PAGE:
The Supreme Court has ruled that the Clean Air Act gives the EPA the authority to regulate greenhouse gas emissions from vehicles. Whether that authority extends to power plants is before the Supreme Court now. Meanwhile, Kentuckians in Congress are trying to block the rules.

But whether greenhouse gases from power plants are regulated this year or not, the notion that Kentucky can remain the island Kingdom of Coal in a sea of change is shortsighted and unrealistic.

It’s at odds with the emerging thinking of American business leaders and mainstream economists who, as The New York Times reported last week, “see global warming as a force that contributes to lower gross domestic products, higher food and commodity costs, broken supply chains and increased financial risk.” In other words, the cost of not addressing climate change will be higher than the cost of changing how we produce energy.

No wonder the world’s largest automaker, Toyota, also one of Kentucky’s top corporate citizens, has committed to helping establish “a low-carbon society.”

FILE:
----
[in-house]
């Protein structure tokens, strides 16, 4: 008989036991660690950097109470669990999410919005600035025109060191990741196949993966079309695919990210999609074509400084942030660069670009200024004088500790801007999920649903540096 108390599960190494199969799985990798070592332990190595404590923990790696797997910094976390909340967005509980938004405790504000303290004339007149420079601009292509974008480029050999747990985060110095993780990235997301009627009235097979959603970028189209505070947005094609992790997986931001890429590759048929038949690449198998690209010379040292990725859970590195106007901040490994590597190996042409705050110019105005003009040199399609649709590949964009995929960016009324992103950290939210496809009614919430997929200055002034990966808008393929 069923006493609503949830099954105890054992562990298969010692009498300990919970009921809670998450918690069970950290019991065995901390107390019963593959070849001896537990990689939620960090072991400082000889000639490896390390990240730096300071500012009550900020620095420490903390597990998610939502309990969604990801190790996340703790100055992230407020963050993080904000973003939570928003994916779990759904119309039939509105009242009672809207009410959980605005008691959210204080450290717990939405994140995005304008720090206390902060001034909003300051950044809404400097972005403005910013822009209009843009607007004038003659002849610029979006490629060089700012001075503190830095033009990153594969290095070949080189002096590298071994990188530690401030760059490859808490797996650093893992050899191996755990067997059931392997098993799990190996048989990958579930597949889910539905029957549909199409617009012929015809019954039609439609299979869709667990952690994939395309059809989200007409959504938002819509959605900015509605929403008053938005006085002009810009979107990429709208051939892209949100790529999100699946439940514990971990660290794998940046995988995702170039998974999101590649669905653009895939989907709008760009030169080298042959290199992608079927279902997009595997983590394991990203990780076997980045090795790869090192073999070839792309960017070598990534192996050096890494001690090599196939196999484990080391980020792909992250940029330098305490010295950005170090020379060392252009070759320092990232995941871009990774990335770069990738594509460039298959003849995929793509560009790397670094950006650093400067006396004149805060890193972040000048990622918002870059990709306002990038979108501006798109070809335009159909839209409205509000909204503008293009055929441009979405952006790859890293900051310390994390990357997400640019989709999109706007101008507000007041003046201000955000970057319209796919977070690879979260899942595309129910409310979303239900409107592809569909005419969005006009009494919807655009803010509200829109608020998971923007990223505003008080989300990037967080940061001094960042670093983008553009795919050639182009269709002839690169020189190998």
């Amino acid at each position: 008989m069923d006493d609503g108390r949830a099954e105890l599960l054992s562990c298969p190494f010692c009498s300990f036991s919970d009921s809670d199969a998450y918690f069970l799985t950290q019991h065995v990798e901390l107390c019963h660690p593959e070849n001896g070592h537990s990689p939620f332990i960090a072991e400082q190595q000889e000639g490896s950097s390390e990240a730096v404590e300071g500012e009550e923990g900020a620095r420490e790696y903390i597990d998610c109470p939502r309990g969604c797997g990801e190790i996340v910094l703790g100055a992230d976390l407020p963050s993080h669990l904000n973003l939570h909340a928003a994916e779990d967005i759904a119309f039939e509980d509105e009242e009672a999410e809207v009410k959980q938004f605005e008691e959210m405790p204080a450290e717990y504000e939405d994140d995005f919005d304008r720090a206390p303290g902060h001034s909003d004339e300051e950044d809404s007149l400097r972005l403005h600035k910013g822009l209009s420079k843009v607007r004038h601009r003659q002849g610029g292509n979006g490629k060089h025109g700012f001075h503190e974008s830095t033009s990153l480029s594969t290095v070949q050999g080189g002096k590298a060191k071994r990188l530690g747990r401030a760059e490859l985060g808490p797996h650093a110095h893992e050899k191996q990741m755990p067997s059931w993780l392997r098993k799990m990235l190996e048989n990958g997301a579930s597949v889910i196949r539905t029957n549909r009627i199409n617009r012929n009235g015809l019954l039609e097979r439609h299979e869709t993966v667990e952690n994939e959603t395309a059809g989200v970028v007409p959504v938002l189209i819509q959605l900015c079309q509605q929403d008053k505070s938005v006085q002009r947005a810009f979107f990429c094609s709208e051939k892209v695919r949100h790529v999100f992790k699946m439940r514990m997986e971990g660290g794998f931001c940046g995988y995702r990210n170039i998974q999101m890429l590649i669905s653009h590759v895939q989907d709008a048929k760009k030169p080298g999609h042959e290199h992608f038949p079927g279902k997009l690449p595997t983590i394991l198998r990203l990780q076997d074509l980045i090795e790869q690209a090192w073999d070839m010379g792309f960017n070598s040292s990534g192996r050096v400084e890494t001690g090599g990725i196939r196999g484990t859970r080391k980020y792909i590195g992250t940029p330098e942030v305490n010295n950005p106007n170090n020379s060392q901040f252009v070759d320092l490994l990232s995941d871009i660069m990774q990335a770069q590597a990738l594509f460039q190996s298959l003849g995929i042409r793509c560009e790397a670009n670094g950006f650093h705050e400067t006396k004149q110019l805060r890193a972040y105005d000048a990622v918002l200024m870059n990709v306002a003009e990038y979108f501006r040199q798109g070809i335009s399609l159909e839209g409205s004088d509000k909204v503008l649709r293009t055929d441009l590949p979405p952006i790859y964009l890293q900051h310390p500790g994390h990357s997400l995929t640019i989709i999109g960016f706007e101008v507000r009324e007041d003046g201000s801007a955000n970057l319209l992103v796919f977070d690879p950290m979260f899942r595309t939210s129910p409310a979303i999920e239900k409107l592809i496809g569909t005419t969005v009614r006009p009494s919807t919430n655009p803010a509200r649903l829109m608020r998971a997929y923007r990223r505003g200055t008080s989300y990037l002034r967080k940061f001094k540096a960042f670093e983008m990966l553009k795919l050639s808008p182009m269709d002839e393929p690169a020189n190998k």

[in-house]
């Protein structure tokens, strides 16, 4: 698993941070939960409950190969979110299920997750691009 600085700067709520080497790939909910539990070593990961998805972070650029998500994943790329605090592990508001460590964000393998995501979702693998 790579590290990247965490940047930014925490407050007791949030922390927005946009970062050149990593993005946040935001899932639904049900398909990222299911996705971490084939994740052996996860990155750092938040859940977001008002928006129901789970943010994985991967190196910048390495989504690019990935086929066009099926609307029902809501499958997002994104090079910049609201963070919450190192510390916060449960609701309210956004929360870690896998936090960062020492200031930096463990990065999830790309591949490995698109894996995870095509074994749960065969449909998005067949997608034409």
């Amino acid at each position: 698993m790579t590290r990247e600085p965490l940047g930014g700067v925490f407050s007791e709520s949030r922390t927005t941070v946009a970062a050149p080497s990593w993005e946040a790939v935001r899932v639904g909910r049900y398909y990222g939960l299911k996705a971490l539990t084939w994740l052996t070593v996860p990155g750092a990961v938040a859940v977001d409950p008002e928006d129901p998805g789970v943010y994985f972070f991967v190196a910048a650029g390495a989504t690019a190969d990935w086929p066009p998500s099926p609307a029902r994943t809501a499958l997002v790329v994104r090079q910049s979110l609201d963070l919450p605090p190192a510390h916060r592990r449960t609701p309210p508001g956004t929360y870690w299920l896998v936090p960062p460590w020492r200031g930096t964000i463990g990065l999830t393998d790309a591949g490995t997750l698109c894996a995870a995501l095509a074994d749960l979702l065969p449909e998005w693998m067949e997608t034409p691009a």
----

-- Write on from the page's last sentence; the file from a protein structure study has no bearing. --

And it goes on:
The Kentucky white papers are getting attention and sparking discussions nationally. The Beshear administration is proactively trying to shape federal policy to allow for an orderly transition to a more diverse energy mix, something that would protect Kentucky’s economy in any event. That’s leadership. Would the chamber rather we wait to cry like a victim when it’s too late to have an impact?

Unfortunately, some Republicans are trying to convert complex policy questions into cheap political points. A recent commentary by Sen. Damon Thayer, R-Georgetown, included a bunch of off-base criticisms of the white papers. The commentary was sent out by a public relations firm founded by Scott Jennings, the senior advisor to a super PAC supporting Republican Sen. Mitch McConnell.

Elected officials who truly care about Kentucky will avoid politicizing these efforts to protect the state’s economy in a changing energy landscape. The Beshear administration, which has certainly done its part to defend the coal industry, should resist the pressure to back down and keep leading.